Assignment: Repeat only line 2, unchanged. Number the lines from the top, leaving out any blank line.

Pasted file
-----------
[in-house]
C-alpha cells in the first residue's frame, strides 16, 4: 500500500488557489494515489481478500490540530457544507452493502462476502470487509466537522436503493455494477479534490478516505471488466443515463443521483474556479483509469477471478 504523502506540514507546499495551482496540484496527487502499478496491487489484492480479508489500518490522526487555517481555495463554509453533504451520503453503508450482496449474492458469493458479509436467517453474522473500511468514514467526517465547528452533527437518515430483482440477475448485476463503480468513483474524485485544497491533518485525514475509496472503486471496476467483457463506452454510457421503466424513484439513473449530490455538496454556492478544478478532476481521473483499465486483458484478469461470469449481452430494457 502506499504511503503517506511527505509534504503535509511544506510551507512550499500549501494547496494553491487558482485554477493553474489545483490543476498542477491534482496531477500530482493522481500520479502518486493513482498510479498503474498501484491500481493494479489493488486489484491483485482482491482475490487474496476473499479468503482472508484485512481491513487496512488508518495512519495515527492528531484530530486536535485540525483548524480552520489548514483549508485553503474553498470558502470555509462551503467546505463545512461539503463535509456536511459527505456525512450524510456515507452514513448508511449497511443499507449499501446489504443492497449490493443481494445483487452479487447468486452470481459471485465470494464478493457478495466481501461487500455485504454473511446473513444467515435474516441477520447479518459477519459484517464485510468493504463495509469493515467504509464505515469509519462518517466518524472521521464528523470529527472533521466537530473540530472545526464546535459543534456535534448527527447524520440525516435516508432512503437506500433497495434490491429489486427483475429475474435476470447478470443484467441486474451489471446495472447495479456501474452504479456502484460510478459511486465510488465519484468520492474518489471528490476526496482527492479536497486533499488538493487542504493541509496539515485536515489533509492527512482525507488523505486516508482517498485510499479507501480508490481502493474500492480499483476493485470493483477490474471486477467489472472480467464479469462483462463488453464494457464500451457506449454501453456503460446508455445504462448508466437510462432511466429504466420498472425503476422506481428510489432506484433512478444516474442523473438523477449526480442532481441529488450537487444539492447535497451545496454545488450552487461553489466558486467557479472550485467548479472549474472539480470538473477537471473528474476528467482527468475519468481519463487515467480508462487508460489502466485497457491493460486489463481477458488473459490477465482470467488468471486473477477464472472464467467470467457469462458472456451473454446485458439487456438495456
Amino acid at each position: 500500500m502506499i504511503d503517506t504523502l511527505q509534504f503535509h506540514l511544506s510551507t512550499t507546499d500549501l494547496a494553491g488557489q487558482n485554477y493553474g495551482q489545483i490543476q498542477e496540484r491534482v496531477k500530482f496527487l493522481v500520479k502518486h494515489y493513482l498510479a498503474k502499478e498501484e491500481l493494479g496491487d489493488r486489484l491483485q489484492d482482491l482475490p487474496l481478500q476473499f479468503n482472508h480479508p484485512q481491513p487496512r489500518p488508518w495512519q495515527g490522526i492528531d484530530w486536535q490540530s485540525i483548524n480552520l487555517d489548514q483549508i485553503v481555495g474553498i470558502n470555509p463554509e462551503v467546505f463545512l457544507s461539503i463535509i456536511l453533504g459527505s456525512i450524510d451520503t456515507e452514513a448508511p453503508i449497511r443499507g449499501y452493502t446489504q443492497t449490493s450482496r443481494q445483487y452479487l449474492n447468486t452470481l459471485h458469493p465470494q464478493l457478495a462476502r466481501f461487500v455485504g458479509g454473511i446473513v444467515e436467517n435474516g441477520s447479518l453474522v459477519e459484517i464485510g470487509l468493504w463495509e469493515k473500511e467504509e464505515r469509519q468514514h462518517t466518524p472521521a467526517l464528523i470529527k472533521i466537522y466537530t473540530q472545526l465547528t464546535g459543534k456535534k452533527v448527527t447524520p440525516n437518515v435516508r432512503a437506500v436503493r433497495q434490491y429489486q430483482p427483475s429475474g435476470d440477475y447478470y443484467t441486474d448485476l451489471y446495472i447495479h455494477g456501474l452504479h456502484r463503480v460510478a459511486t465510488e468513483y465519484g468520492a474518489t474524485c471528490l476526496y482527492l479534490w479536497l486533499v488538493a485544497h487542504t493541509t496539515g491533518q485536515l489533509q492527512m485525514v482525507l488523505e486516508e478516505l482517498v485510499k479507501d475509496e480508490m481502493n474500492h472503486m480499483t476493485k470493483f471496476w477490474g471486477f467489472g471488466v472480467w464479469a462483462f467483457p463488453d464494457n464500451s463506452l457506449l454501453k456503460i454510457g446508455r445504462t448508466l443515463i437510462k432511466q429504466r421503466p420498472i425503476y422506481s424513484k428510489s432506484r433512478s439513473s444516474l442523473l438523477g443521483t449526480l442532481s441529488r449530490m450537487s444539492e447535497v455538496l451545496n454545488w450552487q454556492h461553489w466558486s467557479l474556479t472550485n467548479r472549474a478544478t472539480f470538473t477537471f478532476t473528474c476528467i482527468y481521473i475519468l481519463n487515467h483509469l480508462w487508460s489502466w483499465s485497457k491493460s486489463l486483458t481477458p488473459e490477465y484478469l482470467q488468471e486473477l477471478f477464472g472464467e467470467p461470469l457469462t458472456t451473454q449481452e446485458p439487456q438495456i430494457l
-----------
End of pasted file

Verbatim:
C-alpha cells in the first residue's frame, strides 16, 4: 500500500488557489494515489481478500490540530457544507452493502462476502470487509466537522436503493455494477479534490478516505471488466443515463443521483474556479483509469477471478 504523502506540514507546499495551482496540484496527487502499478496491487489484492480479508489500518490522526487555517481555495463554509453533504451520503453503508450482496449474492458469493458479509436467517453474522473500511468514514467526517465547528452533527437518515430483482440477475448485476463503480468513483474524485485544497491533518485525514475509496472503486471496476467483457463506452454510457421503466424513484439513473449530490455538496454556492478544478478532476481521473483499465486483458484478469461470469449481452430494457 502506499504511503503517506511527505509534504503535509511544506510551507512550499500549501494547496494553491487558482485554477493553474489545483490543476498542477491534482496531477500530482493522481500520479502518486493513482498510479498503474498501484491500481493494479489493488486489484491483485482482491482475490487474496476473499479468503482472508484485512481491513487496512488508518495512519495515527492528531484530530486536535485540525483548524480552520489548514483549508485553503474553498470558502470555509462551503467546505463545512461539503463535509456536511459527505456525512450524510456515507452514513448508511449497511443499507449499501446489504443492497449490493443481494445483487452479487447468486452470481459471485465470494464478493457478495466481501461487500455485504454473511446473513444467515435474516441477520447479518459477519459484517464485510468493504463495509469493515467504509464505515469509519462518517466518524472521521464528523470529527472533521466537530473540530472545526464546535459543534456535534448527527447524520440525516435516508432512503437506500433497495434490491429489486427483475429475474435476470447478470443484467441486474451489471446495472447495479456501474452504479456502484460510478459511486465510488465519484468520492474518489471528490476526496482527492479536497486533499488538493487542504493541509496539515485536515489533509492527512482525507488523505486516508482517498485510499479507501480508490481502493474500492480499483476493485470493483477490474471486477467489472472480467464479469462483462463488453464494457464500451457506449454501453456503460446508455445504462448508466437510462432511466429504466420498472425503476422506481428510489432506484433512478444516474442523473438523477449526480442532481441529488450537487444539492447535497451545496454545488450552487461553489466558486467557479472550485467548479472549474472539480470538473477537471473528474476528467482527468475519468481519463487515467480508462487508460489502466485497457491493460486489463481477458488473459490477465482470467488468471486473477477464472472464467467470467457469462458472456451473454446485458439487456438495456